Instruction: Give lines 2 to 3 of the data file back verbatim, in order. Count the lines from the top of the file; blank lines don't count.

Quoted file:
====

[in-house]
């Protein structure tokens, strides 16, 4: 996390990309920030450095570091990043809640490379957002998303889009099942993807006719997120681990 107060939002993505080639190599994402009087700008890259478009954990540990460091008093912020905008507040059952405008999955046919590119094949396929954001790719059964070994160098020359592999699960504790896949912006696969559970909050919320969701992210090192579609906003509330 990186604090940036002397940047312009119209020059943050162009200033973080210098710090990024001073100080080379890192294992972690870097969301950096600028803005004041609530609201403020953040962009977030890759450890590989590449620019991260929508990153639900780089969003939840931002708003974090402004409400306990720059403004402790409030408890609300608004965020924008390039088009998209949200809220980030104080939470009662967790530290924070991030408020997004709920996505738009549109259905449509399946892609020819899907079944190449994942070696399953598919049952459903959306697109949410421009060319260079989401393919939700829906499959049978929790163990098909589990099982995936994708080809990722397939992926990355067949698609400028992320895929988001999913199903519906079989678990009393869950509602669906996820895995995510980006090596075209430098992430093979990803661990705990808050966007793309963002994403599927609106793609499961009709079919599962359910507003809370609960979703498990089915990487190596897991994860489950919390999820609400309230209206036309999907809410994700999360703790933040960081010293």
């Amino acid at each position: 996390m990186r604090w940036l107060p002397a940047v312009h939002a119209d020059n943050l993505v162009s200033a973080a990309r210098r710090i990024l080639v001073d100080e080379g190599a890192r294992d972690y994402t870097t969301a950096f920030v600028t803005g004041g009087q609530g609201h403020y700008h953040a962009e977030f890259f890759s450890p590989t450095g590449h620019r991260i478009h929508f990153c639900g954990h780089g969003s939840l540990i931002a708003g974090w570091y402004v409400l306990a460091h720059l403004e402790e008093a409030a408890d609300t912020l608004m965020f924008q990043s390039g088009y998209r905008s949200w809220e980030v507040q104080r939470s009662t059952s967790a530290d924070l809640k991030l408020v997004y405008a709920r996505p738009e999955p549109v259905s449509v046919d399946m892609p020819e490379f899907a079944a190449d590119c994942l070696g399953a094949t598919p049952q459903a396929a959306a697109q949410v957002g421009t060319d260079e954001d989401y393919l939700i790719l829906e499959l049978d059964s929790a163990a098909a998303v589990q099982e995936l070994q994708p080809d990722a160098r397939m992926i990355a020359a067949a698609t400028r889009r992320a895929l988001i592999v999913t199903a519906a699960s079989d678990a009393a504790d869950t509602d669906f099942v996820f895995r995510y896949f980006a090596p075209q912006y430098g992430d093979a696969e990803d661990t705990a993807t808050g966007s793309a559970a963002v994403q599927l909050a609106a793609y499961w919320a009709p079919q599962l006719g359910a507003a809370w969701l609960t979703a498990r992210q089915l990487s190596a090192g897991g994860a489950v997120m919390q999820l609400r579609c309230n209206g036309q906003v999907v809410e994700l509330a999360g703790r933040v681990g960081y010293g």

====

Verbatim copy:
């Protein structure tokens, strides 16, 4: 996390990309920030450095570091990043809640490379957002998303889009099942993807006719997120681990 107060939002993505080639190599994402009087700008890259478009954990540990460091008093912020905008507040059952405008999955046919590119094949396929954001790719059964070994160098020359592999699960504790896949912006696969559970909050919320969701992210090192579609906003509330 990186604090940036002397940047312009119209020059943050162009200033973080210098710090990024001073100080080379890192294992972690870097969301950096600028803005004041609530609201403020953040962009977030890759450890590989590449620019991260929508990153639900780089969003939840931002708003974090402004409400306990720059403004402790409030408890609300608004965020924008390039088009998209949200809220980030104080939470009662967790530290924070991030408020997004709920996505738009549109259905449509399946892609020819899907079944190449994942070696399953598919049952459903959306697109949410421009060319260079989401393919939700829906499959049978929790163990098909589990099982995936994708080809990722397939992926990355067949698609400028992320895929988001999913199903519906079989678990009393869950509602669906996820895995995510980006090596075209430098992430093979990803661990705990808050966007793309963002994403599927609106793609499961009709079919599962359910507003809370609960979703498990089915990487190596897991994860489950919390999820609400309230209206036309999907809410994700999360703790933040960081010293």
């Amino acid at each position: 996390m990186r604090w940036l107060p002397a940047v312009h939002a119209d020059n943050l993505v162009s200033a973080a990309r210098r710090i990024l080639v001073d100080e080379g190599a890192r294992d972690y994402t870097t969301a950096f920030v600028t803005g004041g009087q609530g609201h403020y700008h953040a962009e977030f890259f890759s450890p590989t450095g590449h620019r991260i478009h929508f990153c639900g954990h780089g969003s939840l540990i931002a708003g974090w570091y402004v409400l306990a460091h720059l403004e402790e008093a409030a408890d609300t912020l608004m965020f924008q990043s390039g088009y998209r905008s949200w809220e980030v507040q104080r939470s009662t059952s967790a530290d924070l809640k991030l408020v997004y405008a709920r996505p738009e999955p549109v259905s449509v046919d399946m892609p020819e490379f899907a079944a190449d590119c994942l070696g399953a094949t598919p049952q459903a396929a959306a697109q949410v957002g421009t060319d260079e954001d989401y393919l939700i790719l829906e499959l049978d059964s929790a163990a098909a998303v589990q099982e995936l070994q994708p080809d990722a160098r397939m992926i990355a020359a067949a698609t400028r889009r992320a895929l988001i592999v999913t199903a519906a699960s079989d678990a009393a504790d869950t509602d669906f099942v996820f895995r995510y896949f980006a090596p075209q912006y430098g992430d093979a696969e990803d661990t705990a993807t808050g966007s793309a559970a963002v994403q599927l909050a609106a793609y499961w919320a009709p079919q599962l006719g359910a507003a809370w969701l609960t979703a498990r992210q089915l990487s190596a090192g897991g994860a489950v997120m919390q999820l609400r579609c309230n209206g036309q906003v999907v809410e994700l509330a999360g703790r933040v681990g960081y010293g």